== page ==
Is there a school one can attend to learn such talents? Would one consider being a bagpipe playing kitty cat a “calling?” One thing’s for sure, he definitely sat in the front of the school bus.

I couldn’t get over it. This man decided to dress in a cat suit. Get his bagpipe. And play for people who were in the middle of their picnics. This was all very strange. Weird. Bizarre. My friends and I were laughing at this guy. We were laughing at how uncomfortable he was making everyone feel. We were laughing at the awkwardness of it all.

Between the laughter, the eye rolls, and the bagpipe music, I realized…the world needs weirdos.

Ok, maybe “weirdos” is the wrong word. We need the strange ones. The intriguing ones. We need the people that blankly stare at you. People who wear different colored shoes and have an affinity for sequence. Lady Gagas. The people with rainbow colored Mohawks and facial piercings that should only be seen by National Geographic journalists. We need men in cat suits to play the bagpipes.

We need people who don’t care what anyone thinks.

If we didn’t have people who were “outside the box” we wouldn’t be able to realize the box we have trapped ourselves in. These people introduce color to our shades of gray. They also make us evaluate what we perceive as normal behavior.

Imagine your own life, your own world, and your own circle of influence. Imagine not caring what other people were thinking. Think about all the things we don’t do because of what other people might think.

Why don’t we wear sweatpants to work?
Why don’t we order the new Trenta size from Starbucks?
Why don’t we sing aloud while grocery shopping?
Why don’t we walk around naked at night with all the windows open and the lights on?
Why don’t we chug margaritas like water?
Why don’t we dance on the sidewalk?

We restrict ourselves from impulses and urges because we’re worried about what someone might think. We don’t want to embarrass ourselves in front of complete strangers who we will never see again. That would be absurd.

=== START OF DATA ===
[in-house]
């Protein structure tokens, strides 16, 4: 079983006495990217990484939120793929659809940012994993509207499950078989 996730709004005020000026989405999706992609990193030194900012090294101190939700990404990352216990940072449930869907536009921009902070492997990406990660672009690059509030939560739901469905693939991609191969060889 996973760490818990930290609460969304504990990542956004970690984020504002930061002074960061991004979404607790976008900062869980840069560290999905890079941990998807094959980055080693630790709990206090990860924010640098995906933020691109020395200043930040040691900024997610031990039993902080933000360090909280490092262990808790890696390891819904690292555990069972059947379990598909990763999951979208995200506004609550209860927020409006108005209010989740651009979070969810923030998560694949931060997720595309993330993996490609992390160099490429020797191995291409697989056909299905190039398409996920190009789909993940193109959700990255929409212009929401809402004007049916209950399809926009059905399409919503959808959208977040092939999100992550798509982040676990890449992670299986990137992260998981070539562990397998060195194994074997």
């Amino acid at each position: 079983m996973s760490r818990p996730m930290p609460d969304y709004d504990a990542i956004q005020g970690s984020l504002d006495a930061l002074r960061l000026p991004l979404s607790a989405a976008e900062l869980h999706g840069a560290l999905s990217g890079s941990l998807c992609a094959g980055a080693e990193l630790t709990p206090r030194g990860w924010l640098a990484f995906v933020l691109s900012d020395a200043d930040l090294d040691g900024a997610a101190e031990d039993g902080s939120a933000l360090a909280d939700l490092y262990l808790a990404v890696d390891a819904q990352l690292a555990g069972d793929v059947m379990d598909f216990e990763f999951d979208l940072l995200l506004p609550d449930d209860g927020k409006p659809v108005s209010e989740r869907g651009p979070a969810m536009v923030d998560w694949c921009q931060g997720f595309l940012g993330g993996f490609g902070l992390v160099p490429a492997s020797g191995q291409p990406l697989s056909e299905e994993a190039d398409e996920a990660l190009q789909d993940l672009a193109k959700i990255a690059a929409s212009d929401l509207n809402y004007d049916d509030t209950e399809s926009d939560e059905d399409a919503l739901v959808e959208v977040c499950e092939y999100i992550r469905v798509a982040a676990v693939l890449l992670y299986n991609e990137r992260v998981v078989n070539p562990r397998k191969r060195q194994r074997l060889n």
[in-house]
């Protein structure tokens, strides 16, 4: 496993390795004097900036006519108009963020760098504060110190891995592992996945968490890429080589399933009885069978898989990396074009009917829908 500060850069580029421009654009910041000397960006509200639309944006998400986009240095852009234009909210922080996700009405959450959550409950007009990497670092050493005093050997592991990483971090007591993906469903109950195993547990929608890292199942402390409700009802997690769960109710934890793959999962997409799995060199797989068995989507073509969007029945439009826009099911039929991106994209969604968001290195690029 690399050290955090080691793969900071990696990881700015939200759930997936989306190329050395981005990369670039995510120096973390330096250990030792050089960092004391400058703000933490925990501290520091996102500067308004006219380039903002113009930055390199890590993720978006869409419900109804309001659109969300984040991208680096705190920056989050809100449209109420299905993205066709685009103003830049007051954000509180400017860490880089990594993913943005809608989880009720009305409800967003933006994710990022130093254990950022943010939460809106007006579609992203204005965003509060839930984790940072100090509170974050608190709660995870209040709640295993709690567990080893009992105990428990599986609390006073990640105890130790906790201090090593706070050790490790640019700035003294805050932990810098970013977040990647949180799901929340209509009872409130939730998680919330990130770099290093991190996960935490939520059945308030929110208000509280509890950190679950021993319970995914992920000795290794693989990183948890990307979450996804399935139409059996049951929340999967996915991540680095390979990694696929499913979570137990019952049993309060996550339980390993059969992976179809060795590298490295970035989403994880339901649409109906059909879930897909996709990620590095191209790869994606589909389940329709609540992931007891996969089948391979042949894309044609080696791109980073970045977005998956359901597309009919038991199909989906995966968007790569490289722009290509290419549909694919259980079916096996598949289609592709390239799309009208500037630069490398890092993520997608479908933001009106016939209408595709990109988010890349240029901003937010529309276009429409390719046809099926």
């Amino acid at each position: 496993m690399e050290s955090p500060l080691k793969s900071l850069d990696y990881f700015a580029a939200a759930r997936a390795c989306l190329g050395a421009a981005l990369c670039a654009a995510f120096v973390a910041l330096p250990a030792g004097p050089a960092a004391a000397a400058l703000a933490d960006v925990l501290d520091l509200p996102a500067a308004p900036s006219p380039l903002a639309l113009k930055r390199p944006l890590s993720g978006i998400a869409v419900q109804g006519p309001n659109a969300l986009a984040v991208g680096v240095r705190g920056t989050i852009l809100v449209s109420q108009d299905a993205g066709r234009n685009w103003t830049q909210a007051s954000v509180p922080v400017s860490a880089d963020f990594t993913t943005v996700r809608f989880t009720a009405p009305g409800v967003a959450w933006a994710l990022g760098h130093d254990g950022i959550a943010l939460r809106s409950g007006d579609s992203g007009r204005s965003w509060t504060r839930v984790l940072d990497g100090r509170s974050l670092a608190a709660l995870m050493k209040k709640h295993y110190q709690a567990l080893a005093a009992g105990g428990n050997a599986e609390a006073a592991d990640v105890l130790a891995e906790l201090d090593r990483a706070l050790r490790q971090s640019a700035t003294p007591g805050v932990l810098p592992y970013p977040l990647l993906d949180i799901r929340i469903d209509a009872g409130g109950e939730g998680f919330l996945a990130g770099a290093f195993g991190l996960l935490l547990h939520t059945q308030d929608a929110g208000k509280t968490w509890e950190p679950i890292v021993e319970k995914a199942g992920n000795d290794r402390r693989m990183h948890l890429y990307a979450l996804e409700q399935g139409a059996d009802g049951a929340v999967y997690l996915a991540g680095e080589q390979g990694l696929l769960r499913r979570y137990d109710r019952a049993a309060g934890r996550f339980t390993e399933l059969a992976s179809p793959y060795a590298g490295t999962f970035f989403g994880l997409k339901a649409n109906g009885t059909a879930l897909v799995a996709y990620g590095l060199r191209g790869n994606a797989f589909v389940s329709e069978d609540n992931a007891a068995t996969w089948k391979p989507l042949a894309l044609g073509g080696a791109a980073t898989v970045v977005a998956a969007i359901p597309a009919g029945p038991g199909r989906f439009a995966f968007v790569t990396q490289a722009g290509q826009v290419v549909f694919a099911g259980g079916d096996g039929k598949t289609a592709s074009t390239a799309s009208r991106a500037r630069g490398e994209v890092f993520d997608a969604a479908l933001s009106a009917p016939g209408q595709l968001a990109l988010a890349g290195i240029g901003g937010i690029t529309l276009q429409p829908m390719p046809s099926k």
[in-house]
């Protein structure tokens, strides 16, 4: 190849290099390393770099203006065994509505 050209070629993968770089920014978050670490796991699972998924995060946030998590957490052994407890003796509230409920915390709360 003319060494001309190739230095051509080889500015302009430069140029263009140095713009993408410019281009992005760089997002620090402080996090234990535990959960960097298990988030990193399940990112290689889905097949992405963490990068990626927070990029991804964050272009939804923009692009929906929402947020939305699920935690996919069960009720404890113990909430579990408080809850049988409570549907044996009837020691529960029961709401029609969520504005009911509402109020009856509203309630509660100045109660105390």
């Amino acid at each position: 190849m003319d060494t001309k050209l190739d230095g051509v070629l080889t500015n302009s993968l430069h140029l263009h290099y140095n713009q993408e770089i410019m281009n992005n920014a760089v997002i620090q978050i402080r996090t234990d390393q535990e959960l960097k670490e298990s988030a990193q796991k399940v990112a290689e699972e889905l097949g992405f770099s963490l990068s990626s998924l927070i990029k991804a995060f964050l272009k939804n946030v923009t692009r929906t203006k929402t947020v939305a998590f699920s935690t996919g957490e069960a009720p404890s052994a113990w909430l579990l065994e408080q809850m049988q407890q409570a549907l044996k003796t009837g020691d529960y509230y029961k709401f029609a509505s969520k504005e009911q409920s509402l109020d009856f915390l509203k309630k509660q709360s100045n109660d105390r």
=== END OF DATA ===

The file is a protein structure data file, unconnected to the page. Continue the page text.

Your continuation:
I was recently on a plane home and I was fortunate enough to sit next to one of those people who wants to become your best friend for a 2 hour flight. They want your life story, and believe me, you’re going to hear theirs, too. The woman was blabbing on about how she accidentally put her personal bag with her ipod and book in the overhead compartment – so she decided she was just going to sleep for the flight. Lucky her (I can’t sleep in cars or airplanes even if it would mean World Peace). This was our conversation:

Plane companion: Ugh, my ipod! My book! I wasn’t thinking.

Me (staring into my book): Oh. Okkk…

Plane companion: Oh well, I’m just going to sleep.

Me: Oh. Okkk…

Plane companion: If I start snoring, hit me, will you?

Me: Oh. Okkk…

Plane companion: I snore really loud.

Me (snapping my book shut): I will definitely wake you up because everyone will be looking at the crazy person who snores so loud.

Plane companion: Let them stare! I don’t care! All these people I’ll never see again in my life?

Me: Still…

Plane companion: I’m just worried about annoying you!

Me: (evil thoughts – too late – duck my head in my book)

Plane companion: Don’t want to bother you while you read.

She didn’t care what anyone thought of her ear curdling snores. What did it matter? In the scheme of life, what does it matter that a dozen strangers heard you snoring on the plane? What does it matter that some people having a picnic thought you looked ridiculous in a cat suit?

I call these people the Reminders. They remind us to not be so uptight. They remind us to not be content with our shades of gray. They remind us it doesn’t matter what other people think. They remind us the world has capacity for Unique and Different, and if it didn't, I wouldn’t have anything to write about.